West Chester University

Fall 2004and
Spring 2005

West Chester University

Spring 2003

Fall 2002

Spring 2002

Fall 2001






Course Information
  LIT 165 Syllabus
  LIT 165 Announcements
  LIT 165 Assignments
  WRT 120 Syllabus
  WRT 120 Announcements
  WRT 120 Assigmments

Notebook for Topics in Literature: Imaginary Worlds (Spring 2005)
  Adieu to Imaginary Worlds
  One Last Look at Imaginary Worlds
  Notes on 'Before the Law'
  Samuel Beckett Links
  Notes on 'Waiting for Godot'
  Approaching 'Waiting for Godot'
  Notes on 'Axolotl' by Julio Cortazar
  Notes on 'EPICAC' by Kurt Vonnegut
  DIRECTIONS: Independent Project
  Suggested Readings: Independent Project
  Utopia/Dystopia Links
  Character Analysis: Brave New World
  Analyzing the Brave New World
  Defining Utopia
  Embarking on the Brave New World
  A Critique of BRAVE NEW WORLD
  Dante Links
  Inferno: Final Destinations, Cantos XXXII-XXXIV
  Inferno: Malebolge, Cantos XVIII-XXXI
  Inferno: Questions/Analysis, Cantos XII - XVII
  Structure in the Inferno: Analysis, Cantos V - XI
  Inferno: Questions for Analysis, Cantos I - V
  Introducing Canto I
  Approaching the Divine Comedy
  Relating to Dante's Inferno
  Our Goals for Studying the Inferno
  Assignment Sheet: PAPER #1
  The Birthmark
  Leaf By Niggle
  Responses to Leaf By Niggle
  'On Fairy Stories' by J.R.R. Tolkien
  Notes on Ovid and 'Metamorphoses'
  Analyzing the Mythic Tales
  The Four Functions of Myth
  Myth and Metaphor
  Myth - Links
  Filtering the Introduction to 'Fantastic Worlds'
  'La Belle Dame Sans Merci' and 'The Zebra Storyteller
  Introducing the 'Imaginary Worlds' Theme
  Alice In Wonderland
  The Metamorphosis

Notebook for Effective Writing I (Spring 2004)
  Conference Schedule: 4/21 and 4/26
  Commentary: Following Up Your Response
  Critical Thinking and Commentary
  Casebook: Evaluating Sources
  What is Argument?
  Parts of an Argument
  Casebook Assignment Sheet
  Rubric for Evaluation of Writing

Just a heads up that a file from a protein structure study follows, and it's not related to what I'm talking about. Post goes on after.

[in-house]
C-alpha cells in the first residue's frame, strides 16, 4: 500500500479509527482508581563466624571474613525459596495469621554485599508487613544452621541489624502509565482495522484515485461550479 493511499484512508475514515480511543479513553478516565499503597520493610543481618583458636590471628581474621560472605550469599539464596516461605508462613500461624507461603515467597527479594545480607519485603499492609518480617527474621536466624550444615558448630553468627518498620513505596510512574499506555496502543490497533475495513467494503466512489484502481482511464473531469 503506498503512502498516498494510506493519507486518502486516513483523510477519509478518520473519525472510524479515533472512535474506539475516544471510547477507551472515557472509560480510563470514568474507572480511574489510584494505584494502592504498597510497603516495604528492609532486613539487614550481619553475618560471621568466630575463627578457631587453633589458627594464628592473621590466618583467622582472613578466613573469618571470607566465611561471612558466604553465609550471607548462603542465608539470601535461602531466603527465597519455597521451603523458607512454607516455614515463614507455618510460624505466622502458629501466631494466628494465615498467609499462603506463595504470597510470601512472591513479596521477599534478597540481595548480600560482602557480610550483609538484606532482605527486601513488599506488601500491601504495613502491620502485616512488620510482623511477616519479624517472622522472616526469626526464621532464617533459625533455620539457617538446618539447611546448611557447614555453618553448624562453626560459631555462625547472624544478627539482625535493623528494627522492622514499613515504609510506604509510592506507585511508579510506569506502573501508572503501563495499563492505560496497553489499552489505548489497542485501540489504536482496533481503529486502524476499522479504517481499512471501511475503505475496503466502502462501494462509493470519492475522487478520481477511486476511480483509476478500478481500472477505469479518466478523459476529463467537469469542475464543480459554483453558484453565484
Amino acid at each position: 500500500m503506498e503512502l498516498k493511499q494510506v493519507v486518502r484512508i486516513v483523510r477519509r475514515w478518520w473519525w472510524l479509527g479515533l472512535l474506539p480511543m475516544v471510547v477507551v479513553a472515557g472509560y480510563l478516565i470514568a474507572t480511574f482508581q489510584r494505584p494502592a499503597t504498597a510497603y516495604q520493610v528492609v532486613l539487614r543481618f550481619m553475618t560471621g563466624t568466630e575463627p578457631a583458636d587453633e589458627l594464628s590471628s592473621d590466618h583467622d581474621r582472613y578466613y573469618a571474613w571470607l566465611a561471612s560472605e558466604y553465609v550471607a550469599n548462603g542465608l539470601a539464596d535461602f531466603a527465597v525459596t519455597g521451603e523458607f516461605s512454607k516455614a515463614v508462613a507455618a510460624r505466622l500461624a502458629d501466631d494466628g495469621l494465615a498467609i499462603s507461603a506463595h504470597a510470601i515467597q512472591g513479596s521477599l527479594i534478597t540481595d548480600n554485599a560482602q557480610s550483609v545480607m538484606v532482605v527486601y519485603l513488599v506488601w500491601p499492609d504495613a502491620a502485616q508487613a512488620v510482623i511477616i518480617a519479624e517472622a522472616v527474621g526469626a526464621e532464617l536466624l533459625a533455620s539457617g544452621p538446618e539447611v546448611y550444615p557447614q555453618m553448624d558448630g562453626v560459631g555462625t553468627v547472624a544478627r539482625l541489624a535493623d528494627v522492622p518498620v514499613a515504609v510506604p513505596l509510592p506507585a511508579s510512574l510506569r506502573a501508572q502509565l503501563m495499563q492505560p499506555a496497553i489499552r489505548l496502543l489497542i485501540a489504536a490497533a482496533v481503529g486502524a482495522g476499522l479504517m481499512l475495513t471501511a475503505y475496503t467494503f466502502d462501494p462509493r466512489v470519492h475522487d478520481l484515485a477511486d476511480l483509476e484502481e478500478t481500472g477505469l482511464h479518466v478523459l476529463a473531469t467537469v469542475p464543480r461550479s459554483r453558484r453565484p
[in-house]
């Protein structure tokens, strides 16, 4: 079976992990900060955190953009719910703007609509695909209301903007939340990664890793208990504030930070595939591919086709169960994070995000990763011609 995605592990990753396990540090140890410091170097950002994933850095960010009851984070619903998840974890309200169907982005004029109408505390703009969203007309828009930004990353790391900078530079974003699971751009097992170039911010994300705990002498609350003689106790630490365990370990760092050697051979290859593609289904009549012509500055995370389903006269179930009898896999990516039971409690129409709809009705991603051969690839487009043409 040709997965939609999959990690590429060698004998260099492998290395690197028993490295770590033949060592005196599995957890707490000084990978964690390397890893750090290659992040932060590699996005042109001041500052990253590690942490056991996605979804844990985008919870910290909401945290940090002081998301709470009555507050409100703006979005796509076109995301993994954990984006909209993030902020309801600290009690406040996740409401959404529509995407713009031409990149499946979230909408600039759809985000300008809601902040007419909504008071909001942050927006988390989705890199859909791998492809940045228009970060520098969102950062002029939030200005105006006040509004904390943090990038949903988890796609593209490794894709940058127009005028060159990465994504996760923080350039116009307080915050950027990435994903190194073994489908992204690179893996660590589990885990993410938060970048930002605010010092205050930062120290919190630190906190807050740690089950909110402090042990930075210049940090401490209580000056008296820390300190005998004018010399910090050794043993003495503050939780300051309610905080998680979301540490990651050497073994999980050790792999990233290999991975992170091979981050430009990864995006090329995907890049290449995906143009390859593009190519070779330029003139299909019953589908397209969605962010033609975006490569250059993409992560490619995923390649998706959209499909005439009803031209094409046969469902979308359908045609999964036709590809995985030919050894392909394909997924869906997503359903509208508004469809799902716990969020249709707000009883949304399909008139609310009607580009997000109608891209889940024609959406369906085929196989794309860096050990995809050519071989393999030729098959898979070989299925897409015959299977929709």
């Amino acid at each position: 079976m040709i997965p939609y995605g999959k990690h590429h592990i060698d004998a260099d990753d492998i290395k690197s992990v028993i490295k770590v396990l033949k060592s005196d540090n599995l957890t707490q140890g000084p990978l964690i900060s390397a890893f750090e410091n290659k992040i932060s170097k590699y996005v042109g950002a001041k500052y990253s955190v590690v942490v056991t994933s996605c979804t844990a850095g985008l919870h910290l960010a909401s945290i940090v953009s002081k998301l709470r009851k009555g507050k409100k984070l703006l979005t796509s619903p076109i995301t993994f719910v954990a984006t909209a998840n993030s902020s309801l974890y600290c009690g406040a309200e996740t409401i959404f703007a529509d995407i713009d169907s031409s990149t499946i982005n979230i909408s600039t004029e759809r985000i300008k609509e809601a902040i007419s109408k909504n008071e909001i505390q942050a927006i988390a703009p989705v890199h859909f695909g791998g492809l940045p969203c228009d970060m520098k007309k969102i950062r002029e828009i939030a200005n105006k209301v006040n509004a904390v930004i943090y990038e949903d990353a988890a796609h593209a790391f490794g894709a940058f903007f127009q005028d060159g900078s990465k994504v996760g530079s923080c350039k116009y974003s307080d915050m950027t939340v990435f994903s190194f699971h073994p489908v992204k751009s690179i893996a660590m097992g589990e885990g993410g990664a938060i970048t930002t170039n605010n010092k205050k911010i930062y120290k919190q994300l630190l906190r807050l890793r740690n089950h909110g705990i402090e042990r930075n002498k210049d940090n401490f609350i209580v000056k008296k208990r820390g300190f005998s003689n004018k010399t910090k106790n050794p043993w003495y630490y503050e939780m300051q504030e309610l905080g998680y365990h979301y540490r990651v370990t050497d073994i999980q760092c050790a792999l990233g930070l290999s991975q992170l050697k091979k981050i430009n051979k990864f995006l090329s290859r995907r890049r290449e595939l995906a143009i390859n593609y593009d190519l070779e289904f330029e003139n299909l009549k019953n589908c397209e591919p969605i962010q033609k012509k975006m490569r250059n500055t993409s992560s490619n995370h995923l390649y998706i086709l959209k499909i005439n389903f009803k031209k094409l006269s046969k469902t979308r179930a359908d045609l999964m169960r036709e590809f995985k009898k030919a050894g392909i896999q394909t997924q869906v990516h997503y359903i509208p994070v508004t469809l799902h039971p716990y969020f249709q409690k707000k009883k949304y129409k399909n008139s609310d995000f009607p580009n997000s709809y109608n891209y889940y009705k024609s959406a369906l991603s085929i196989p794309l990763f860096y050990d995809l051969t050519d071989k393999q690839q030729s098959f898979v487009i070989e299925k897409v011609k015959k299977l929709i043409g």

Assignment Sheet: Essay#1
  Expressive Writing
  Short Stories About Identity
  Thoughts on Stories About Identity
  Poems About Identity
  Understanding the 'Rhetorical Situation'
  Mind-map: Identity

ENG Q20: Basic Writing (Fall 2004)
  ENG Q20 Syllabus
  Frederick Douglass Excerpt
  Propaganda Analysis
  How to Detect Propaganda
  George Orwell's Politics and the English Language
  Propaganda Analysis Exercise

Go Exploring
  Weblog for WRT 120
  Writing Assistance on the Web
  Blackboard at WCU
  WCU Homepage
  WCU's Francis Harvey Green Library


Topics in Literature: Imaginary Worlds
Paper #1


La Belle Dame Sans Merci (handout)
The Zebra Storyteller (handout)
Introduction (Fantastic Worlds)
Sources of the Fantastic (Fantastic Worlds)
Genesis (Fantastic Worlds)
Blackfoot Genesis (Fantastic Worlds)
The Eye of the Giant (Fantastic Worlds)
How I Brought Death Into the World
The Myth of Actaeon (Fantastic Worlds)
The Myth of Narcissus (Fantastic Worlds)
The Myth of Philomela (Fantastic Worlds)
Leaf By Niggle (Fantastic Worlds)
The Birthmark (Fantastic Worlds)

Optional: "On Fairy Stories" by J.R.R. Tolkien (online)

Directions: Develop your own specific topic based on either an expressive, objective, or persuasive approach to the readings. Your paper should engage several of the assigned readings in some depth. Research to supplement your own commentary is strictly optional, but if you do include researched material from a source other than our textbook, you are responsible for documenting it correctly using MLA style parenthetical documentation. Another option: you can work with texts not on the reading list as long as you include at least one text from the reading list.

Requirements: Three - five pages; typed; double-spaced.
Topics Due: Tuesday 2/8 or Wednesday 2/9
Workshop: Thursday 2/10 or Friday 2/11
Final Paper: Due Monday 2/14 or Tuesday 2/15.

Topic Approaches
These notes are meant to be suggestive, not exclusive.

Develop a paper that explores your own understanding of the relevance of several works on the reading list. Discuss your personal opinions, responses, and feelings about some of the broad themes you identify in the readings. Test the work's value by exploring how it relates to your own life experiences.

Develop a paper that analyzes or interprets the meaning of one or more of the works on the reading list.
· Write a comparative analysis.
· Trace the development of a common theme through more than one work.
· Analyze one or more of the mythic stories to see how they illustrate Joseph Campbell's "four functions of myth."
· Present an interpretation of one or more of the works we studied.
· Write a critique: Establish and apply evaluative criteria to one or more of the works we studied.

Identify the ambiguity in at least one of the works on the reading list and then argue for a particular interpretation. Acknowledge other interpretations but prove, by your close analysis of details in the text, that your interpretation is a strong one. Argue for a particular reading of one or more of the works we studied.

Write a short story, a long poem, or 10 short poems about creation, imagination, fantasy, or beauty.






Questions? Contact me.

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